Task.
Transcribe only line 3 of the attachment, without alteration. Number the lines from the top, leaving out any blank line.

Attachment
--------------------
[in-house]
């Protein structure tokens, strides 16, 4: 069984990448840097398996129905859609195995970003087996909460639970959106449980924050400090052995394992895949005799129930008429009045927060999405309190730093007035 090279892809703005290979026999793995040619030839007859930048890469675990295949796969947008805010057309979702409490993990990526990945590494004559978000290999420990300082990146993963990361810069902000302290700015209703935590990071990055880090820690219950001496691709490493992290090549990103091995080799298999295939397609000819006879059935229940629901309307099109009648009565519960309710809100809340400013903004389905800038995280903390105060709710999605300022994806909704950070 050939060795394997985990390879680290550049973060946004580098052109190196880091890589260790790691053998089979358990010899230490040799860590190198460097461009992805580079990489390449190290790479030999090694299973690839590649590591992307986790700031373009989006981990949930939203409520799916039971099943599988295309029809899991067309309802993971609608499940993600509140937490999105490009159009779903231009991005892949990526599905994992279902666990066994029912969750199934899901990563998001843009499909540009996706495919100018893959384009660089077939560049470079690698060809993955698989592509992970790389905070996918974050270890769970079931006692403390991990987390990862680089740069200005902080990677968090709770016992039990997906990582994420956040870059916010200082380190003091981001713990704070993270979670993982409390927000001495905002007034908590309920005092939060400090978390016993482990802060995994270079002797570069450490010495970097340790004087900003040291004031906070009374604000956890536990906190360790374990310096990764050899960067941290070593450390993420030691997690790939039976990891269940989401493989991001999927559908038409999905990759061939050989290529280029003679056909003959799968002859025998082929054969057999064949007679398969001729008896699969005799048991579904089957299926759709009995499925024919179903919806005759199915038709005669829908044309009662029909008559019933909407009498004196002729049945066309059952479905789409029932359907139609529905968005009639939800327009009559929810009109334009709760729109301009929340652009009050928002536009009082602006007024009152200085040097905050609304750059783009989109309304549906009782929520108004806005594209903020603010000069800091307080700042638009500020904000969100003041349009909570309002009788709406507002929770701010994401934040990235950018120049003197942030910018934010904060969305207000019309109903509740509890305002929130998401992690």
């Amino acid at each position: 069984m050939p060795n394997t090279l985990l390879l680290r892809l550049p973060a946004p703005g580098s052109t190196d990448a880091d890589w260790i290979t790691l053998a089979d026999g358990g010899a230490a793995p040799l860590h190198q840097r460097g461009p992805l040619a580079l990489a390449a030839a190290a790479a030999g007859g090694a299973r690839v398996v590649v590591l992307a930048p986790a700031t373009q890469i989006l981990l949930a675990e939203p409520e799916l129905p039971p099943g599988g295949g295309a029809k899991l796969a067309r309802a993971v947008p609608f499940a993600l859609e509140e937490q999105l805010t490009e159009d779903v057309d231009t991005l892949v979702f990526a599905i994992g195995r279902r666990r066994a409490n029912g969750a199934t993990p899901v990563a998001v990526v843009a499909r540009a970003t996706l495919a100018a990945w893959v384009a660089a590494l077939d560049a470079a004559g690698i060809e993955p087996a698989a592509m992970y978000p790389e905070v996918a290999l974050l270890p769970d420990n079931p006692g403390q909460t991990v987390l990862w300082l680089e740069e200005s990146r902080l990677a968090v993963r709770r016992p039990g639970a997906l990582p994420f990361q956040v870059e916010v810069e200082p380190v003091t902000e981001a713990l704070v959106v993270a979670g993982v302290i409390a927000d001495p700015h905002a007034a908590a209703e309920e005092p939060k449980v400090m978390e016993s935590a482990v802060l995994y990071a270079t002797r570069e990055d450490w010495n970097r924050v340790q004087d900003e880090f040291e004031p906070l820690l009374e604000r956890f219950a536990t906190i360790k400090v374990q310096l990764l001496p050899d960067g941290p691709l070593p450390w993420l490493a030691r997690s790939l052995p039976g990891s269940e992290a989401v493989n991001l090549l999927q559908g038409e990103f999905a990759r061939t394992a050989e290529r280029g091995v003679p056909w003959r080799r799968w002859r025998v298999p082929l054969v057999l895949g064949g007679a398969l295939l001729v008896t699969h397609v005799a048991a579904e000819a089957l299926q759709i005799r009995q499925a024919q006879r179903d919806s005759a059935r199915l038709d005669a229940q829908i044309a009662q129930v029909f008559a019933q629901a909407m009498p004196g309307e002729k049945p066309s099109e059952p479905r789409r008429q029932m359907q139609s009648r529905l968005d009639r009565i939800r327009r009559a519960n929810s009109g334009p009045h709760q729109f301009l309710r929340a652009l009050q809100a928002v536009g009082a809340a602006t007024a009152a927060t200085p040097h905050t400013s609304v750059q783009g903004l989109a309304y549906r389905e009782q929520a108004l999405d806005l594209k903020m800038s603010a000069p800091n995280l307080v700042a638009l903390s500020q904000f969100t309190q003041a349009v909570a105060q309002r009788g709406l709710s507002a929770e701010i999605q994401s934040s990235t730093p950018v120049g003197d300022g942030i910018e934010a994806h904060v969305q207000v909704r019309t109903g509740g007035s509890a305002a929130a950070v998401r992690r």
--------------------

């Amino acid at each position: 069984m050939p060795n394997t090279l985990l390879l680290r892809l550049p973060a946004p703005g580098s052109t190196d990448a880091d890589w260790i290979t790691l053998a089979d026999g358990g010899a230490a793995p040799l860590h190198q840097r460097g461009p992805l040619a580079l990489a390449a030839a190290a790479a030999g007859g090694a299973r690839v398996v590649v590591l992307a930048p986790a700031t373009q890469i989006l981990l949930a675990e939203p409520e799916l129905p039971p099943g599988g295949g295309a029809k899991l796969a067309r309802a993971v947008p609608f499940a993600l859609e509140e937490q999105l805010t490009e159009d779903v057309d231009t991005l892949v979702f990526a599905i994992g195995r279902r666990r066994a409490n029912g969750a199934t993990p899901v990563a998001v990526v843009a499909r540009a970003t996706l495919a100018a990945w893959v384009a660089a590494l077939d560049a470079a004559g690698i060809e993955p087996a698989a592509m992970y978000p790389e905070v996918a290999l974050l270890p769970d420990n079931p006692g403390q909460t991990v987390l990862w300082l680089e740069e200005s990146r902080l990677a968090v993963r709770r016992p039990g639970a997906l990582p994420f990361q956040v870059e916010v810069e200082p380190v003091t902000e981001a713990l704070v959106v993270a979670g993982v302290i409390a927000d001495p700015h905002a007034a908590a209703e309920e005092p939060k449980v400090m978390e016993s935590a482990v802060l995994y990071a270079t002797r570069e990055d450490w010495n970097r924050v340790q004087d900003e880090f040291e004031p906070l820690l009374e604000r956890f219950a536990t906190i360790k400090v374990q310096l990764l001496p050899d960067g941290p691709l070593p450390w993420l490493a030691r997690s790939l052995p039976g990891s269940e992290a989401v493989n991001l090549l999927q559908g038409e990103f999905a990759r061939t394992a050989e290529r280029g091995v003679p056909w003959r080799r799968w002859r025998v298999p082929l054969v057999l895949g064949g007679a398969l295939l001729v008896t699969h397609v005799a048991a579904e000819a089957l299926q759709i005799r009995q499925a024919q006879r179903d919806s005759a059935r199915l038709d005669a229940q829908i044309a009662q129930v029909f008559a019933q629901a909407m009498p004196g309307e002729k049945p066309s099109e059952p479905r789409r008429q029932m359907q139609s009648r529905l968005d009639r009565i939800r327009r009559a519960n929810s009109g334009p009045h709760q729109f301009l309710r929340a652009l009050q809100a928002v536009g009082a809340a602006t007024a009152a927060t200085p040097h905050t400013s609304v750059q783009g903004l989109a309304y549906r389905e009782q929520a108004l999405d806005l594209k903020m800038s603010a000069p800091n995280l307080v700042a638009l903390s500020q904000f969100t309190q003041a349009v909570a105060q309002r009788g709406l709710s507002a929770e701010i999605q994401s934040s990235t730093p950018v120049g003197d300022g942030i910018e934010a994806h904060v969305q207000v909704r019309t109903g509740g007035s509890a305002a929130a950070v998401r992690r």